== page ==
And this time, it was more than just a situation of sober citizens faced with obstreperous criminals – by 1856 it was a collective of sober citizens arrayed against a corrupt, criminal-allied, and crony-capitalist big-city machine. Several decades after the event, popular historian Stewart E. White wrote, “The elections of those days would have been a joke had they not been so tragically significant… the polls were guarded by bullies who did not hesitate at command to manhandle any decent citizen indicated by the local leaders. Such men were openly hired for the purposes of intimidation. Votes could be bought in the open market. ‘Floaters’ were shamelessly imported into districts that might prove doubtful; and, if things looked close, the election inspectors and the judges could be relied on to make things come out all right in the final count…” White also noted, “With the proper officials in charge of the executive end of the government and with a trained crew of lawyers making their own rules as they went along, almost any crime of violence, corruption, theft, or the higher grades of finance could be committed with absolute impunity…” White contributed a lot of the corruption to an influx of what he called low-grade Southerners, who were apt to use what he called ‘pseudo-chivalry’ in response to personal or political criticism, ‘battering down opposition by the simple expedient of claiming that he had been insulted.’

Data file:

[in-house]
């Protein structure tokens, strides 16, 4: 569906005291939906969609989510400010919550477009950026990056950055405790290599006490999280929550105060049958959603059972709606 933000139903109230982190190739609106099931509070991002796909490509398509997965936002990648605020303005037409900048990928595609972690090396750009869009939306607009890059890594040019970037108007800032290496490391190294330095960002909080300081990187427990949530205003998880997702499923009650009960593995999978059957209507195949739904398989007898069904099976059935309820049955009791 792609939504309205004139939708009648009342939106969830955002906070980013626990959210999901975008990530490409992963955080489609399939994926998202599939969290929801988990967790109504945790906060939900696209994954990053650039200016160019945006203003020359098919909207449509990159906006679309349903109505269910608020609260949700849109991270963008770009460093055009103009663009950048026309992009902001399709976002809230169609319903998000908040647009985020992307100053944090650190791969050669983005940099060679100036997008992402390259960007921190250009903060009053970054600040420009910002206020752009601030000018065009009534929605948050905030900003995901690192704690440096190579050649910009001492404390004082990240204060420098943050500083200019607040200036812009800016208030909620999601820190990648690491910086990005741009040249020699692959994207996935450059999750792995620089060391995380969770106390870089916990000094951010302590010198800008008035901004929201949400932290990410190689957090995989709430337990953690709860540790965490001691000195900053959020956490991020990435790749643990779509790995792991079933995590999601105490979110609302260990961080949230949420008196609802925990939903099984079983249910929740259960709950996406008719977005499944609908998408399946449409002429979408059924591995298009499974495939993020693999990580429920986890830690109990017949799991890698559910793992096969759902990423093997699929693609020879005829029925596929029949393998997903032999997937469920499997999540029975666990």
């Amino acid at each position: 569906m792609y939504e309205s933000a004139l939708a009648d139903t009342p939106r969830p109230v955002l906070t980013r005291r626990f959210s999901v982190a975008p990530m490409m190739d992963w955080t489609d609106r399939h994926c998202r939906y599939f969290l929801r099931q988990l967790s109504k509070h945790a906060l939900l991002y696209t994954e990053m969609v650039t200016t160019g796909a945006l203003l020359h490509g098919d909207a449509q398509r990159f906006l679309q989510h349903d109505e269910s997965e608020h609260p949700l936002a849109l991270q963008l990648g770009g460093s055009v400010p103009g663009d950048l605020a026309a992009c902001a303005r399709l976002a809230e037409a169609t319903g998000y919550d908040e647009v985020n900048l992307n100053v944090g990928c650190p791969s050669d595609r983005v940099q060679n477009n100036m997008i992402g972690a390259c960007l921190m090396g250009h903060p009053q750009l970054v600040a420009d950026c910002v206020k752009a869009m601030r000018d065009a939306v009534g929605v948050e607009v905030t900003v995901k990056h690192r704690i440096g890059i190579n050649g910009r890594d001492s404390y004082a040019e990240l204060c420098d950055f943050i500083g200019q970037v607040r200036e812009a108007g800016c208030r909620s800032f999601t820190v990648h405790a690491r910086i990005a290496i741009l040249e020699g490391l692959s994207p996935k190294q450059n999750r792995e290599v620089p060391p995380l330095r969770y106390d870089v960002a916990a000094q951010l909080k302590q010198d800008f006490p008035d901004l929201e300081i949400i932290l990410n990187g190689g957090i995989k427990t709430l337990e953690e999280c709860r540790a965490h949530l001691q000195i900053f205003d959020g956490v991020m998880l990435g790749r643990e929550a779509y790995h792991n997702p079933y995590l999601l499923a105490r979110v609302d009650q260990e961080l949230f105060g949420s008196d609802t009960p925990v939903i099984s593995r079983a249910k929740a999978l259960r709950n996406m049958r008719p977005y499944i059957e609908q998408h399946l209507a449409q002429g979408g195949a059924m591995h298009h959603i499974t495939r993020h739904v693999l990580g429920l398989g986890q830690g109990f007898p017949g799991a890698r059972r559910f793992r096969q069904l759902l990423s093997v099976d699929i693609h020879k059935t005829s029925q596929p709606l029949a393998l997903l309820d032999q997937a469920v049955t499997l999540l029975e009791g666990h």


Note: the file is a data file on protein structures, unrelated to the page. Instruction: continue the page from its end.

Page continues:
In the midst of all this, there were business reversals; a local and trusted financial and express firm failed. Its assets were taken over in what was suspected to be shady means which benefitted – of course – certain businessmen closely associated with the local machine. A crusading newspaper editor, James King of William and his Daily Evening Bulletin riveted and titillated the reading public as thoroughly as he angered those whom he targeted. King criticized various pillars of the city, in editorials and in straight news stories. He pulled no punches; he named names, explained methods and connections. About the same time a gambler, Charles Cora, shot and killed a well-known and well-liked US Marshal named William Richardson who was unarmed at the time. This was an unprovoked, cold-blooded shooting. Conviction seemed almost certain, although Cora was a good friend – a very good friend of both the local sheriff and the keeper of the jail, where he waited trial in considerable luxury and comfort. No expense was spared in Cora’s defense – and when the case came to trial, the jury couldn’t come to a decision and Cora was released. The law-abiding element in town seethed.